Children being mean to one another is nothing new; instead, it’s an ageless tradition born of insecurity and power struggle. Fortunately, our children are growing up in a time where public awareness is ever-increasing and children are taught empathy, confidence, and respect. School-wide anti-bullying programs are the norm, and it’s on nearly every parent’s radar. Despite these efforts, it still pervades our children’s day to day life. Rather than feel powerless against it, we need to educate ourselves to strengthen our children’s confidence and ability to prevent bad behavior before it happens.
One way to do this is through martial arts. The value of self-defence classes are timeless, with participants from all over the world singing its praises. Self-defence teaches awareness, composure, strength, grit, and confidence. Less obviously, it is a proven measure to prevent torment.
The physical benefits of self-defence are tremendous, with students exercising their core, their limbs, and their heart as well as their mental strength. While other aerobic activity can be fun and is also an important component of fitness, the benefits of self-defence merge both aerobic and anaerobic functions. Students will jump rope and perform jumping jacks to get their hearts moving, but focus more on the anaerobic functions of stretching, resistance, and gravity. This affords the participant enormous benefits in toning and strengthening their muscles. Students are typically lean, strong, and fit.
One of the best things we can do for our children is to help them build confidence. Having faith in yourself and feeling strong and empowered creates stability in relationships, jobs, sports, and school. If a child is constantly doubting their own abilities, they will suffer in a myriad of ways including being more prone to bullying. Unfortunately, bullies look for easy victims, and insecurity is pretty easy to spot.
Consider enrolling your child in a taekwondo or karate class and you will quickly see their confidence grow. The tools they learn in these classes will help them stand up for themselves early and often.
One of the foundational components of all self-defence classes is focus. Students are taught to use their whole bodies and whole minds to execute precise techniques. This is not the realm for generalized or imprecise movement. Since this requires such intense focus, self-defence students improve their ability to focus. This translates well to playground politics where antagonistic behavior can cause children’s mind to overload. They will find a remarkable composure the next time someone tries to mess with them. In turn, they will be able to make better decisions in those intense moments.
One important aspect of self-defence is the focus on individual achievement. Team sports promote relying on your peers in a group arena, while individual sports promote self-awareness, grit, confidence, and motivation. Your student will be determined to learn the skills to reach the next level, whether that is moving from a yellow belt to an orange belt or to a higher level of black belt. This process offers students a unique opportunity to finetune their sense of self. In turn, they will face conflict directly and with resolve, giving bullies no chance to pounce. self-defence students see themselves as self-reliant, a formidable opponent for a potential bully.
One of the first things you learn in self-defence is that the space where you study is sacred and requires a sense of reverence. Students call this place dojo, a word that encomapsses both the physical space and the practices and behaviors expected within it. Dojo promotes the importance of respect as a primary function in practice.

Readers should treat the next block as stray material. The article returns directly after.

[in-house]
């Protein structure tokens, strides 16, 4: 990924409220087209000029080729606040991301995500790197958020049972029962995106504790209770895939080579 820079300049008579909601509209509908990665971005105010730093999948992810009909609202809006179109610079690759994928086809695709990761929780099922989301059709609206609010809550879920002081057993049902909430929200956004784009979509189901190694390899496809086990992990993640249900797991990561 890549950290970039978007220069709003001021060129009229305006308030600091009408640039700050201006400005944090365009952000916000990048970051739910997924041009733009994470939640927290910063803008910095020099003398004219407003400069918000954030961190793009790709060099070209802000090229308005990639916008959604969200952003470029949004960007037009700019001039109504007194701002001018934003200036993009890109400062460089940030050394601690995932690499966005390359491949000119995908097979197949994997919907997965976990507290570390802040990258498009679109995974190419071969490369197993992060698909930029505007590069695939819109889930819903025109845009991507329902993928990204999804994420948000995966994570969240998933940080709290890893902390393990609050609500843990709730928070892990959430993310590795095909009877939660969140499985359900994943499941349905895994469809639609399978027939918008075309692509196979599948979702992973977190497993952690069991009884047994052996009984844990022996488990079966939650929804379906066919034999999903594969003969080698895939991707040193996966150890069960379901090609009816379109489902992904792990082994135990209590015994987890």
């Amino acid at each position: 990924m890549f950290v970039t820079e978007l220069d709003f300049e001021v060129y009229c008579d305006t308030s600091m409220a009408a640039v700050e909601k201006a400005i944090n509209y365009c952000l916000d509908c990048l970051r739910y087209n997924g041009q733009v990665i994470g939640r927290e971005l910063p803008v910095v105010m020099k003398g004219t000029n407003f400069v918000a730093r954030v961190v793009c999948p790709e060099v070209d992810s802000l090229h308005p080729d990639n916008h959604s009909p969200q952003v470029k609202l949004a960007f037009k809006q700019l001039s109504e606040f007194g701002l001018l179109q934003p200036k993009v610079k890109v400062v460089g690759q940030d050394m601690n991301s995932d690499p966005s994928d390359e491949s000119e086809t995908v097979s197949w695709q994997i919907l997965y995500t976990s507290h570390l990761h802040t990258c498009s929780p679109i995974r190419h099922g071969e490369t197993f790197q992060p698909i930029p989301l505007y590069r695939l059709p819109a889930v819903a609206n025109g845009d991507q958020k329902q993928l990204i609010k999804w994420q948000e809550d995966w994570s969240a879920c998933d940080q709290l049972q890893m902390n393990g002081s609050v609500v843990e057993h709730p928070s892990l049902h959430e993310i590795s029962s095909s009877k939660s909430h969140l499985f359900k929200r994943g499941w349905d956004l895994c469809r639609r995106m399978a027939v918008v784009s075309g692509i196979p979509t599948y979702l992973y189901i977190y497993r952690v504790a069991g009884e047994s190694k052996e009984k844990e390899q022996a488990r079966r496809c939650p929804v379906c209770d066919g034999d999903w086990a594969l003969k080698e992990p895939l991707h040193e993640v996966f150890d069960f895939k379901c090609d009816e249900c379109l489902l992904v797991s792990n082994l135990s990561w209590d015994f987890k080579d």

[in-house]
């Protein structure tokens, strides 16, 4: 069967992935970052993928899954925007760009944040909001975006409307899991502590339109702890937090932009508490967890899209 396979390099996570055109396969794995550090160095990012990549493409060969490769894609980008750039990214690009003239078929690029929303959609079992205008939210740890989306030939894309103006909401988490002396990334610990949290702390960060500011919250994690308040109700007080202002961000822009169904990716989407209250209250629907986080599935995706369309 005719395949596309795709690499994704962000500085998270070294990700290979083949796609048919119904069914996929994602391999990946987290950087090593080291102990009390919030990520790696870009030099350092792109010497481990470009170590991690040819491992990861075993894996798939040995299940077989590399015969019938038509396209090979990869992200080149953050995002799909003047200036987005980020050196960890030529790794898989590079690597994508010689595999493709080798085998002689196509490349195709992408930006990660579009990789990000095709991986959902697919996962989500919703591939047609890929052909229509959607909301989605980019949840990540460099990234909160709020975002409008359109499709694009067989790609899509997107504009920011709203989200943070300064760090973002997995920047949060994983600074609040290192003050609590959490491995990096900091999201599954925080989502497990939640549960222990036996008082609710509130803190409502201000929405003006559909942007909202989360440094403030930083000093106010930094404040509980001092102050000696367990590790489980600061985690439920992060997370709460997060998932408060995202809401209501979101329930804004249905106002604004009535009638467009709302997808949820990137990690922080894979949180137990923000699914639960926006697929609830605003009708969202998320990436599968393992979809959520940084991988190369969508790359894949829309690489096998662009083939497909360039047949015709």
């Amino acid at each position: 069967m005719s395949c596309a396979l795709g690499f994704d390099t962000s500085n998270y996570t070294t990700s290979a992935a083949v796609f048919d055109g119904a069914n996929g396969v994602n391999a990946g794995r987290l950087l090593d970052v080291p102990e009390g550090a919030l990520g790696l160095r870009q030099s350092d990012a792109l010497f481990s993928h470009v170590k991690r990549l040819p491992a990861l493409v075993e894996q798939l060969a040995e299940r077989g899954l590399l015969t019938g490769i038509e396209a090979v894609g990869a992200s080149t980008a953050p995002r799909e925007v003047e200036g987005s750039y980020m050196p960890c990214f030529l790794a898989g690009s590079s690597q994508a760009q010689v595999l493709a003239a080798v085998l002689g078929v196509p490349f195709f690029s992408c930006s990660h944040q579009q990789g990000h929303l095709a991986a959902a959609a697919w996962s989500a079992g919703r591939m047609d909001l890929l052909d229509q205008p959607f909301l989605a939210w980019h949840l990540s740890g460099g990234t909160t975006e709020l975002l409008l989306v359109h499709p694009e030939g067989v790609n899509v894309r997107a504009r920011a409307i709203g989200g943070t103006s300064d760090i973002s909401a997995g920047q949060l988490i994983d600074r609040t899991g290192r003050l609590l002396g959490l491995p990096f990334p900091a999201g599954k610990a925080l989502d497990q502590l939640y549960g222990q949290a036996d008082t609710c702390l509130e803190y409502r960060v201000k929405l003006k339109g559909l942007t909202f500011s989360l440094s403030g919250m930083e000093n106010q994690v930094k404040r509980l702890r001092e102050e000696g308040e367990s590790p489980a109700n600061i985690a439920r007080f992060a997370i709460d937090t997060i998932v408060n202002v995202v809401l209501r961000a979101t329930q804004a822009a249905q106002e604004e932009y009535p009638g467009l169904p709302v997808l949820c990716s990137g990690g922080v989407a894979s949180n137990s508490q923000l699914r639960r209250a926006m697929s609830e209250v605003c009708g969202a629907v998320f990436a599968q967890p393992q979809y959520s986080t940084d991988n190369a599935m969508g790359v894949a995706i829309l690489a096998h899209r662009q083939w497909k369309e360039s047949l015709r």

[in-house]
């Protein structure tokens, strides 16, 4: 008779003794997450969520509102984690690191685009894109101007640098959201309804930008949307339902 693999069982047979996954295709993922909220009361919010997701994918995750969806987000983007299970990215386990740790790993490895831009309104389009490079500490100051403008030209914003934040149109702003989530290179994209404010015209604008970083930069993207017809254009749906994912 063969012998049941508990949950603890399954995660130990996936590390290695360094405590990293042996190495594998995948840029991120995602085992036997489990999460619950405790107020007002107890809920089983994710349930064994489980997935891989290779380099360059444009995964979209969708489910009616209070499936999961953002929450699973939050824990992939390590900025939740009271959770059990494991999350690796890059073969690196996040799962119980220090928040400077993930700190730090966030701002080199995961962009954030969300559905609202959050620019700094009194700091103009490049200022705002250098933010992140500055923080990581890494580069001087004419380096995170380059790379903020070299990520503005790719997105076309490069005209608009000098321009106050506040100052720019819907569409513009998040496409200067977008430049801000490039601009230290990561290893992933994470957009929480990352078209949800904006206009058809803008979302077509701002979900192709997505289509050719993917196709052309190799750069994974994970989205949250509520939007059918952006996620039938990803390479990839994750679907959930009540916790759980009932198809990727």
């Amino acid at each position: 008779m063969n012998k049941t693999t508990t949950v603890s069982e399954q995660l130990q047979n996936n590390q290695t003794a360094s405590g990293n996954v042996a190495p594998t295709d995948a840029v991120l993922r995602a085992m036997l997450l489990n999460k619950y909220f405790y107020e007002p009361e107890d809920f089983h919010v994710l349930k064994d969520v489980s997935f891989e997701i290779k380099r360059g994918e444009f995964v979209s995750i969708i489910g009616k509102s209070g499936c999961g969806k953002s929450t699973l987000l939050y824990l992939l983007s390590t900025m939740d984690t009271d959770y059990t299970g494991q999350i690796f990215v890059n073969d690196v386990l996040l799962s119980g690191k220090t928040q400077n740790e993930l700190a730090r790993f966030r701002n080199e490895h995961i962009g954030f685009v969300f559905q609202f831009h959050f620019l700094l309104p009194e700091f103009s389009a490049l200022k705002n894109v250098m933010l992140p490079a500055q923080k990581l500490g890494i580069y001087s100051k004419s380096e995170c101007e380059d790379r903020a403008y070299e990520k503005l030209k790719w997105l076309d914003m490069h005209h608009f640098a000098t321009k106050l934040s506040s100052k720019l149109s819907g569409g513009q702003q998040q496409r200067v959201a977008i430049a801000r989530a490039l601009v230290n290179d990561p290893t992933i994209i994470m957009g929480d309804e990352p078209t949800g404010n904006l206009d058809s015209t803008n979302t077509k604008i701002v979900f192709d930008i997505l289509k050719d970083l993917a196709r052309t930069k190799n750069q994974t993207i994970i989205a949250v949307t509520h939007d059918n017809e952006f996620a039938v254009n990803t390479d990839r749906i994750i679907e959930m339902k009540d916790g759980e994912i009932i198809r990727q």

Most often, when we think of martial arts as a method of self-defense for the child who is receiving the bullying. However, it is also beneficial for preventing children for those prone to asserting power in the wrong ways. Since self-defense encourages respect of others, it engenders a more balanced power relationship amongst its students. Rather than trying to beat someone or win a game, students are taught to work on their own skills and consider themselves equal to those around them. In turn, this discourages the unnatural idea that your peers need dominating (an underlying subtext of bullying).
Anyone can do it!
Some children feel they are not athletes or may say they are not “into” sports. When they self-identify this way early on, it can be a difficult pattern to break. They may have joined a soccer team when they were four or attempted little league in first grade, only to determine that they lacked the hand-eye coordination or interest to continue. Break this cycle by introducing self-defence. One of the absolute best parts about being a student of self-defence is that it is so inclusive, meaning anyone can do it.
With no expensive or intimidating gear and no experience needed to jump in at any age, self-defence offers an attractive and inviting option for people of all ages. You will find that your child claims to not like sports, but takes really well to karate or taekwondo. Since there are few cost or gear barriers, this is a great way to foster confidence and health, thereby bolstering self-esteem.
How many adults do you know who still play football? Not many, I’m sure! Some sports are fun while you are young, but torture on your bones. One of the best attributes about self defence is that we can (and do) participate for life. Most martial artists never stop practicing and still attend classes as senior citizens. The classes are designed to be gentle on your body while you are gaining strength, so there is very little concern about blown out knees and torn rotator cuffs. Encourage your child to look at fitness as a means to initiate lifelong learning and health.
Teach your children to be strong throughout their lives with the power of martial arts.